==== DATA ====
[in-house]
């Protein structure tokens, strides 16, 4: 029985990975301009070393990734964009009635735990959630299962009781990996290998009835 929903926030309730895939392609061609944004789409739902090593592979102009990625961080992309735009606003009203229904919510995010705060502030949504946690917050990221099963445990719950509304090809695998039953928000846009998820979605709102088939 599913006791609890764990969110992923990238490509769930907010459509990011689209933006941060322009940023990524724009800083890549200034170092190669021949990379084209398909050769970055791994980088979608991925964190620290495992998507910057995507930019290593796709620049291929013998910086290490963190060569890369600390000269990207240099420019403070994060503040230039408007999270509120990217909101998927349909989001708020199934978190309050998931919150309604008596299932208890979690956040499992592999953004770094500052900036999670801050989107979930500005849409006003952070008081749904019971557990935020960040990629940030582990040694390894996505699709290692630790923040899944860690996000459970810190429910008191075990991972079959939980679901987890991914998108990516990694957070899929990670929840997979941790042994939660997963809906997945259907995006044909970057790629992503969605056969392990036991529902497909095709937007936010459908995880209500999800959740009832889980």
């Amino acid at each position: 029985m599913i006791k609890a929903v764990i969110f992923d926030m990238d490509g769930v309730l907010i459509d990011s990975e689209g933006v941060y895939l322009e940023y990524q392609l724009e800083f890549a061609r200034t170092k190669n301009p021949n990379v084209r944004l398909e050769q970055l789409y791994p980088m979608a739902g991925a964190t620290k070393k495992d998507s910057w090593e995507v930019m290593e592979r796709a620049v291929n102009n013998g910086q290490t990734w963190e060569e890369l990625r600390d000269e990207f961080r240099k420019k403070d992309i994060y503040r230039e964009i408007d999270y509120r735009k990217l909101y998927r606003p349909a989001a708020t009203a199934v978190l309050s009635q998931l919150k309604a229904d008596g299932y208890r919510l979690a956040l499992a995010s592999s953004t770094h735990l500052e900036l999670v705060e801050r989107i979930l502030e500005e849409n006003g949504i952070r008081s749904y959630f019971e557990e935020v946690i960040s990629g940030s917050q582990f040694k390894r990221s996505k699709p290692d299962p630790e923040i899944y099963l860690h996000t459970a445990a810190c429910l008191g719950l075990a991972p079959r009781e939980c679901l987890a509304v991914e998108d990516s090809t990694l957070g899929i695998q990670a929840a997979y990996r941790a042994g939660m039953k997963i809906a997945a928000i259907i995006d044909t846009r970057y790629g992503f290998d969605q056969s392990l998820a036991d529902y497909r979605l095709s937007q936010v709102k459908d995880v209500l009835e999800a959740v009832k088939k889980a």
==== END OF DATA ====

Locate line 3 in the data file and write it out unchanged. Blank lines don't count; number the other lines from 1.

């Amino acid at each position: 029985m599913i006791k609890a929903v764990i969110f992923d926030m990238d490509g769930v309730l907010i459509d990011s990975e689209g933006v941060y895939l322009e940023y990524q392609l724009e800083f890549a061609r200034t170092k190669n301009p021949n990379v084209r944004l398909e050769q970055l789409y791994p980088m979608a739902g991925a964190t620290k070393k495992d998507s910057w090593e995507v930019m290593e592979r796709a620049v291929n102009n013998g910086q290490t990734w963190e060569e890369l990625r600390d000269e990207f961080r240099k420019k403070d992309i994060y503040r230039e964009i408007d999270y509120r735009k990217l909101y998927r606003p349909a989001a708020t009203a199934v978190l309050s009635q998931l919150k309604a229904d008596g299932y208890r919510l979690a956040l499992a995010s592999s953004t770094h735990l500052e900036l999670v705060e801050r989107i979930l502030e500005e849409n006003g949504i952070r008081s749904y959630f019971e557990e935020v946690i960040s990629g940030s917050q582990f040694k390894r990221s996505k699709p290692d299962p630790e923040i899944y099963l860690h996000t459970a445990a810190c429910l008191g719950l075990a991972p079959r009781e939980c679901l987890a509304v991914e998108d990516s090809t990694l957070g899929i695998q990670a929840a997979y990996r941790a042994g939660m039953k997963i809906a997945a928000i259907i995006d044909t846009r970057y790629g992503f290998d969605q056969s392990l998820a036991d529902y497909r979605l095709s937007q936010v709102k459908d995880v209500l009835e999800a959740v009832k088939k889980a």